It’s a fact! Kids are better sales people than the majority of adults. It’s like we’re born with it and through the years (specially growing up) we are taught different things in many different ways. We are told what to do and what not to do many times and we build part of our characters from the characters that raise and guide us.
What am I saying? That us parents are to blame because our kids may grow up to be crappy sales people? That we struggle in sales because our parents turned against our awesome sales ways as toddlers and we un-learned it? Well, kinda. 🙂
Let me explain before your replies to my post turn into hate mail and “how could you’s”. If you have kids, you might relate a little more, but even without kids I’m sure you can see this in all kids once I tell you what I’ve noticed. Kids are sales people! Think about some of the important must-haves in sales…kids have them. Below are a few:
1) Knowing your market: Kids usually develop an uncanny method of determining which parent is more lenient towards their specific goal at the moment. So they will target that parent (or prospect) first. Worse case, there is always grandma!
2) Market Research: Kids will have been turned down by you before. Whatever it may have been that you said NO to and stuck to it, there are also things you said YES to. This helped them determine how to approach you next time. This ties in with #3.
3) Interview & Qualify: Once again, they have determined some details as to what you are more likely to say yes to and what you still have objections about. It’s also where they can narrow down WHO they will target first with their “proposal”.
4) Commitment: Kids have one thing in mind when they want something. What they have in mind is what they want and what they want is what they have in mind! Kids keep their eye on the prize and will not lose focus. When you turn them down the first time, and there’s a good chance you will, they are ready for it. Which leads me into #5, Tenacity.
5) Tenacity: Let’s face it, this is a big one for us in sales businesses. You need to be prepared for anything, be able to take rejection like a champ, recover from it and be persistent. I’ll agree with you now, some kids have a variety of ways in which they will take rejection, but they will recover!
6) Energetic & Enthusiastic: Seriously, do I have to explain further on this one when we’re talking about kids? I doubt it. If you need further, comment below. 😛 lol
7)Negotiate: This one is awesome. It’s non-stop with kids. Some popular ones: “Mom, if I make my bed can we get pizza?” “I finished all my homework, can I go play?” “Son, you have to eat more than that before you can have dessert” Kid replies with “I’ll have 3 more bites, ok?” I personally, like to let my son negotiate with me a little. I mean, there are times when I am convinced about my decision, but for other things I let him win at times so he feels as though he has the upper hand. I think it will help him keep some of that confidence. Like when he asks “How many more bites of food before I can go play?” I’ll reply with “You’ve got to eat all of it.” Then he will say “If I have 3 more bites, can I go play?” Me- “Well, have 5 more and you can go.” Son- “What about 4?” Me- “Alright, have 4 more bites and you can go.”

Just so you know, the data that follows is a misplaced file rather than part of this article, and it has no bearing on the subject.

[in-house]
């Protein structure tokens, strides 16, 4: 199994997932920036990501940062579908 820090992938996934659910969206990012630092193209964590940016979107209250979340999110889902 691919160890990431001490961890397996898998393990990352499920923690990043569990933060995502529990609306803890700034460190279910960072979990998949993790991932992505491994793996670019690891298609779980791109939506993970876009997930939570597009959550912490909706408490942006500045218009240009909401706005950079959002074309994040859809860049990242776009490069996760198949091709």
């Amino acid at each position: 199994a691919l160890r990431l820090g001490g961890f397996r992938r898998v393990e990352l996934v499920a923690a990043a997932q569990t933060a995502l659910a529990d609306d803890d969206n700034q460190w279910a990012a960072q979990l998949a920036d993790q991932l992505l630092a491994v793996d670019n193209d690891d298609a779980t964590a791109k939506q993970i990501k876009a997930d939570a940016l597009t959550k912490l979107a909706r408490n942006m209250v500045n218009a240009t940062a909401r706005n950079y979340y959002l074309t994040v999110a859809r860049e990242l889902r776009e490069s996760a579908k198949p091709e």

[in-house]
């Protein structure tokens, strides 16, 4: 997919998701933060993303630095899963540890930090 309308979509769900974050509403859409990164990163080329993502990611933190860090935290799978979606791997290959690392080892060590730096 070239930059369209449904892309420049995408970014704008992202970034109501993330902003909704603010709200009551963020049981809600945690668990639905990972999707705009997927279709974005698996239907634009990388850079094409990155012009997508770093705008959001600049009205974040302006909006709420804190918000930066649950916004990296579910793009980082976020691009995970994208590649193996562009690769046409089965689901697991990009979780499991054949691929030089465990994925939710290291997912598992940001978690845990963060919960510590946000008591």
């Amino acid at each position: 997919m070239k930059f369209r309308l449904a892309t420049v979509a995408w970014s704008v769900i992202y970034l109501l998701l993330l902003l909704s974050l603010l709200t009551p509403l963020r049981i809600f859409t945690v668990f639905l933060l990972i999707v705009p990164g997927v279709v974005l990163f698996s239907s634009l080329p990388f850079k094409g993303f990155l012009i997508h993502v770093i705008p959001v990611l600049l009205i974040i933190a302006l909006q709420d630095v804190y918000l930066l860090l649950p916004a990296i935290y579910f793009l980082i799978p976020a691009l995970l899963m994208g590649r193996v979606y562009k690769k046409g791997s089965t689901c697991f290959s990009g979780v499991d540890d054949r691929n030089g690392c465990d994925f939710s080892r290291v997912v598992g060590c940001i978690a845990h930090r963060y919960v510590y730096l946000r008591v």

8) Follow-up: They will come back as often as they need to until they get the answer they are looking for. They are hungry to close the sale, they feel like it’s getting closer and closer. They may not close every sale, but then again, do we?
I think I can easily grow that list by at least another 20. Kids are super amazing little people that are soaking up so much every single second. I see my kids astound me with details I could never imagine a child would be capable of thinking of. They are incredible to learn from and we can take opportunities to teach them in different ways. Let them strengthen some of that natural ability they are born with that so many of us lose over the years.
Watching my 4 year old, Julian as he talks to my wife and I differently and adjusts to each of us at different times. How he takes rejection and comes back even stronger than the last time hoping to “make the sale”. The ways in which he brings up “selling points” for what he wants and adds more to his “presentation” as he learns what will help me make a positive decision quicker. It’s truly amazing.
If you have children, as you read this post, I’m sure you kept being reminded of situations that met the criteria of an awesome sales person. If you don’t, you can see it in kids around your family and friends or just watch them when you’re out.